Some of the nation's top political commentators, legislators and intellectuals offer insight into the biggest question burning up the blogosphere today.
What should President Barack Obama's strategy be to improve the economy before the midterm elections? Will the president be able to achieve those goals with Congress?
John Castellani, president of the Business Roundtable, said:
Our economy is slowly recovering from the traumatic events of the past year and a half. And while our CEOs expect increased sales and capital expenditures in the coming months, we know this will be a long and rocky recovery with employment lagging well behind overall economic growth.
One of the lessons we have learned from the crisis is that government and business must work together to solve the social and economic challenges of the 21st century. The public sector needs business to innovate, create jobs and generate revenue, and companies need government to advance policies that help them compete on the global stage. There are a variety of ways to do this, but most critically, we must partner to increase America’s engagement and competitiveness in the international economy. Fully 95 percent of the world’s consumers live outside the United States, and approximately one-fifth of American jobs are tied to international trade and investment. The President has talked about the need for such policies; now is the time for him to act.
American officials spent enormous amounts of political capital to negotiate treaties with Colombia, Panama and Korea that are favorable to U.S. workers and economic growth. Yet, these critical pathways to prosperity have been left to die a slow death in Congress. Worse, other countries are exploiting our inaction to their benefit. The E.U. and India recently concluded FTA negotiations with Korea, and Canada is poised to pass an agreement with Colombia.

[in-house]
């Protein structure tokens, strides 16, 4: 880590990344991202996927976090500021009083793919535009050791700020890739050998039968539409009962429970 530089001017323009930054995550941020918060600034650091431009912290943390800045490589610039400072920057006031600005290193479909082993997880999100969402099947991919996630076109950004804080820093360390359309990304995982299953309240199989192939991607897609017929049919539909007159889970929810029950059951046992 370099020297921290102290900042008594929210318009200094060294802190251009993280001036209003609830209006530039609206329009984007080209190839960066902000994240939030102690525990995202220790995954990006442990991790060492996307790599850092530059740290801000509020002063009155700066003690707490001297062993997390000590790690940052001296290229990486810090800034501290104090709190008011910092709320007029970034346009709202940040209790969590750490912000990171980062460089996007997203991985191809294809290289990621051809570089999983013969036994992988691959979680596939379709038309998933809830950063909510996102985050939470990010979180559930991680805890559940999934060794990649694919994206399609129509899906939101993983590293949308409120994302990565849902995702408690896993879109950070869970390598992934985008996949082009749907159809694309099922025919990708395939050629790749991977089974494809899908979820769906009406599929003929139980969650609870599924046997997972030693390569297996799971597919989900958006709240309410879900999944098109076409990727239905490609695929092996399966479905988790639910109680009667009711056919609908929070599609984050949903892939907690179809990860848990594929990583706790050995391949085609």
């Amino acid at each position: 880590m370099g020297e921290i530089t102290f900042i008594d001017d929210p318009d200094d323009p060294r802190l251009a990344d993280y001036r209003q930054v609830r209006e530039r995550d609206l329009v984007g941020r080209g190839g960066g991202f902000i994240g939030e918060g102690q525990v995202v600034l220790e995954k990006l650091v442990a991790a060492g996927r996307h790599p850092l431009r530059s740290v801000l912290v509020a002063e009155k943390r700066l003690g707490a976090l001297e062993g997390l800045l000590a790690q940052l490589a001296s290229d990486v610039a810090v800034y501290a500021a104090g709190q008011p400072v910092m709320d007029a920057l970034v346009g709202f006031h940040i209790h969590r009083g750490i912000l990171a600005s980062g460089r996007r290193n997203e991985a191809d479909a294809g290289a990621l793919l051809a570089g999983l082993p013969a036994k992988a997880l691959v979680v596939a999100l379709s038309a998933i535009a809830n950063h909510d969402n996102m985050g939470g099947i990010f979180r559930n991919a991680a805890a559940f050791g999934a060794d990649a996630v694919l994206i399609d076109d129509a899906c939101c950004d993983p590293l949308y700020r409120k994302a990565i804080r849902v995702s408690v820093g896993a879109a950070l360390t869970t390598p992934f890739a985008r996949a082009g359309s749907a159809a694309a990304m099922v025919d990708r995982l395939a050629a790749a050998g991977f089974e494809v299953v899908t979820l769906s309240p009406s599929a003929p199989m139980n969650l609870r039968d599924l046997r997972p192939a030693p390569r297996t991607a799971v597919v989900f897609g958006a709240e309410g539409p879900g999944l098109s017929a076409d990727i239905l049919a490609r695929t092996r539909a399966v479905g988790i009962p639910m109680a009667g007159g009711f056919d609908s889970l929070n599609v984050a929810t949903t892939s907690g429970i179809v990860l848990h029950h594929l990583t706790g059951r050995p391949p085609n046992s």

Our members stand ready to work with members of Congress on both sides of the aisle to pass these critical pro-job treaties into law, and we will play our part to help the Administration negotiate more agreements and engage further in the international market to our nation’s benefit. The future of the American economy hangs in the balance.
Daniel J. Mitchell, Senior Fellow, The Cato Institute
President Obama should stop behaving like Jimmy Carter and take a page from Bill Clinton's playbook and reduce the size of government. The president's so-called stimulus has not worked. Unemployment has jumped to 10 percent when the White House promised it would not rise above 8 percent. Under Clinton, by contrast, the burden of government spending fell from 21.4 percent of GDP to 18.5 percent of GDP, including reductions in both entitlement programs and non-defense discretionary outlays as a share of economic output. Less spending will boost growth by freeing up resources for the productive sector of the economy. Obama also needs to copy Clinton's wise choice to throw in the towel on government-run health care. We have lots of problems in our healthcare system, but they are the result of government intervention, so it should not be a surprise that even left-wing voters in Massachusetts are against the administration's budget-busting scheme. Last but not least, the White House should pull tax increases off the table. This may antagonize the class-warfare wing of the Democratic party, but Clinton avoided tax increases after his first year and even signed into law a reduction in the capital gains tax rate. Even left-wing Democrats should understand that Bill Clinton is a better role model (at least with regards to economic policy) than Jimmy Carter.